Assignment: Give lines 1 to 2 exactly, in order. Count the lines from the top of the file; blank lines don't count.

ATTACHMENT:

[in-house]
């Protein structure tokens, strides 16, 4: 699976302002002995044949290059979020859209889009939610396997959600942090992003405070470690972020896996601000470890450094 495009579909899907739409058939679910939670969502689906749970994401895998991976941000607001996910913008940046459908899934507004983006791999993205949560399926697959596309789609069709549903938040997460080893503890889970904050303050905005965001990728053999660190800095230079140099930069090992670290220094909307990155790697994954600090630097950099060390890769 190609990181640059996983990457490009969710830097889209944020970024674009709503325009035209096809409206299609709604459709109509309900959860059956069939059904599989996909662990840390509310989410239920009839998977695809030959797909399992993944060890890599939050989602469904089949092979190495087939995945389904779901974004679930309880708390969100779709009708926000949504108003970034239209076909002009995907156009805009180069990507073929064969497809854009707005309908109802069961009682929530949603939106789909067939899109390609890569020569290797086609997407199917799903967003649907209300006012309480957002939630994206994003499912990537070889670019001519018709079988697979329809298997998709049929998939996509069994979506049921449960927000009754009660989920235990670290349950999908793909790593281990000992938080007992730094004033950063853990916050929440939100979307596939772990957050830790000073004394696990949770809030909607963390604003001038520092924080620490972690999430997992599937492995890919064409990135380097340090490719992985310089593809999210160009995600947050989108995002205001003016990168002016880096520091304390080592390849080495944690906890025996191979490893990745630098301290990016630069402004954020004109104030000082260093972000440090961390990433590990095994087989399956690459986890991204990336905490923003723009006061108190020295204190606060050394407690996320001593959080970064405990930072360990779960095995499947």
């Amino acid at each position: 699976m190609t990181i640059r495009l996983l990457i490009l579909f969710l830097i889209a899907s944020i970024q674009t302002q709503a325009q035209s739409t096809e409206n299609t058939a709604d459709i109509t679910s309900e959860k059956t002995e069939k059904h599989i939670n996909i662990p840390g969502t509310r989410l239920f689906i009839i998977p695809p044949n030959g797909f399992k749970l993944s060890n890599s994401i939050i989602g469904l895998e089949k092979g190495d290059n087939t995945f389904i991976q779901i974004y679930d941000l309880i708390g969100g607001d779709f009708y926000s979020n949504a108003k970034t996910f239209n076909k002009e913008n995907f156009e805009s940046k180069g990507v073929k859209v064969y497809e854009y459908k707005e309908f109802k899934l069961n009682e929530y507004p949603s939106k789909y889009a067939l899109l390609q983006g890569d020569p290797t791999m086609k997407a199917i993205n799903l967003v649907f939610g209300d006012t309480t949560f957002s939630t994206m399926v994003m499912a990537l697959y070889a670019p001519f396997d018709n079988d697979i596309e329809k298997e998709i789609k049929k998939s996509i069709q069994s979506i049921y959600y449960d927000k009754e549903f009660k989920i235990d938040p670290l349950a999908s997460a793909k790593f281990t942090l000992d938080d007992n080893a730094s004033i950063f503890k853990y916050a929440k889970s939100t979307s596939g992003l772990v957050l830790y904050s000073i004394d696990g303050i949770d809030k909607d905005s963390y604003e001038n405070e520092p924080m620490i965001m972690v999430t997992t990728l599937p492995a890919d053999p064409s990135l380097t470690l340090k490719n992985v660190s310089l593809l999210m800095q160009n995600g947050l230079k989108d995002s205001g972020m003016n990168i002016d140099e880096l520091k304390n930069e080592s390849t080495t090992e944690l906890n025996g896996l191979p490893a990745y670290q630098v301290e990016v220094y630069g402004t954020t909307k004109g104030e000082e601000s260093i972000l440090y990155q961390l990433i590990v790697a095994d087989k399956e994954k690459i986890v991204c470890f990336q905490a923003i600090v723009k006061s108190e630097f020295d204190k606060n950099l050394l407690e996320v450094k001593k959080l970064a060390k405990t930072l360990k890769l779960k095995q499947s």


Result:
[in-house]
């Protein structure tokens, strides 16, 4: 699976302002002995044949290059979020859209889009939610396997959600942090992003405070470690972020896996601000470890450094 495009579909899907739409058939679910939670969502689906749970994401895998991976941000607001996910913008940046459908899934507004983006791999993205949560399926697959596309789609069709549903938040997460080893503890889970904050303050905005965001990728053999660190800095230079140099930069090992670290220094909307990155790697994954600090630097950099060390890769 190609990181640059996983990457490009969710830097889209944020970024674009709503325009035209096809409206299609709604459709109509309900959860059956069939059904599989996909662990840390509310989410239920009839998977695809030959797909399992993944060890890599939050989602469904089949092979190495087939995945389904779901974004679930309880708390969100779709009708926000949504108003970034239209076909002009995907156009805009180069990507073929064969497809854009707005309908109802069961009682929530949603939106789909067939899109390609890569020569290797086609997407199917799903967003649907209300006012309480957002939630994206994003499912990537070889670019001519018709079988697979329809298997998709049929998939996509069994979506049921449960927000009754009660989920235990670290349950999908793909790593281990000992938080007992730094004033950063853990916050929440939100979307596939772990957050830790000073004394696990949770809030909607963390604003001038520092924080620490972690999430997992599937492995890919064409990135380097340090490719992985310089593809999210160009995600947050989108995002205001003016990168002016880096520091304390080592390849080495944690906890025996191979490893990745630098301290990016630069402004954020004109104030000082260093972000440090961390990433590990095994087989399956690459986890991204990336905490923003723009006061108190020295204190606060050394407690996320001593959080970064405990930072360990779960095995499947």